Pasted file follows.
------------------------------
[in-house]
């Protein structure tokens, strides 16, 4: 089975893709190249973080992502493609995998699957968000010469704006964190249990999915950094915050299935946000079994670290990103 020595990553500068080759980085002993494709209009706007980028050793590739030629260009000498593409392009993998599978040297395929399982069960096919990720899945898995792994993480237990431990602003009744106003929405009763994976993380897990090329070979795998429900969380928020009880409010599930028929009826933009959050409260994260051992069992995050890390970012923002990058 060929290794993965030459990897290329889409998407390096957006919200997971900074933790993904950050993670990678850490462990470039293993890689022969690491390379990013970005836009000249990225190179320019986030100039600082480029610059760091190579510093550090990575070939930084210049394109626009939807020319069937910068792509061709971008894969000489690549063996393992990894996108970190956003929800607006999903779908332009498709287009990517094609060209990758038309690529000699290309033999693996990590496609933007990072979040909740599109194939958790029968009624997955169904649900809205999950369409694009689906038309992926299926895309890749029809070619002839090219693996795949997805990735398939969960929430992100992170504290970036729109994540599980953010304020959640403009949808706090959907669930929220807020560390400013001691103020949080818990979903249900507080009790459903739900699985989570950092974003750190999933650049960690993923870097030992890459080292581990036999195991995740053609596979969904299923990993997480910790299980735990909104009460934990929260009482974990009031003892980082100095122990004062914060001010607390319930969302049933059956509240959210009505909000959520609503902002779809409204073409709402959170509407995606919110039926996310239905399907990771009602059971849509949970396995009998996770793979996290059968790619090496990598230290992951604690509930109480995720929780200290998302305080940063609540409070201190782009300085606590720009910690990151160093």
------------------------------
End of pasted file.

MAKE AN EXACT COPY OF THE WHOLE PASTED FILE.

[in-house]
């Protein structure tokens, strides 16, 4: 089975893709190249973080992502493609995998699957968000010469704006964190249990999915950094915050299935946000079994670290990103 020595990553500068080759980085002993494709209009706007980028050793590739030629260009000498593409392009993998599978040297395929399982069960096919990720899945898995792994993480237990431990602003009744106003929405009763994976993380897990090329070979795998429900969380928020009880409010599930028929009826933009959050409260994260051992069992995050890390970012923002990058 060929290794993965030459990897290329889409998407390096957006919200997971900074933790993904950050993670990678850490462990470039293993890689022969690491390379990013970005836009000249990225190179320019986030100039600082480029610059760091190579510093550090990575070939930084210049394109626009939807020319069937910068792509061709971008894969000489690549063996393992990894996108970190956003929800607006999903779908332009498709287009990517094609060209990758038309690529000699290309033999693996990590496609933007990072979040909740599109194939958790029968009624997955169904649900809205999950369409694009689906038309992926299926895309890749029809070619002839090219693996795949997805990735398939969960929430992100992170504290970036729109994540599980953010304020959640403009949808706090959907669930929220807020560390400013001691103020949080818990979903249900507080009790459903739900699985989570950092974003750190999933650049960690993923870097030992890459080292581990036999195991995740053609596979969904299923990993997480910790299980735990909104009460934990929260009482974990009031003892980082100095122990004062914060001010607390319930969302049933059956509240959210009505909000959520609503902002779809409204073409709402959170509407995606919110039926996310239905399907990771009602059971849509949970396995009998996770793979996290059968790619090496990598230290992951604690509930109480995720929780200290998302305080940063609540409070201190782009300085606590720009910690990151160093």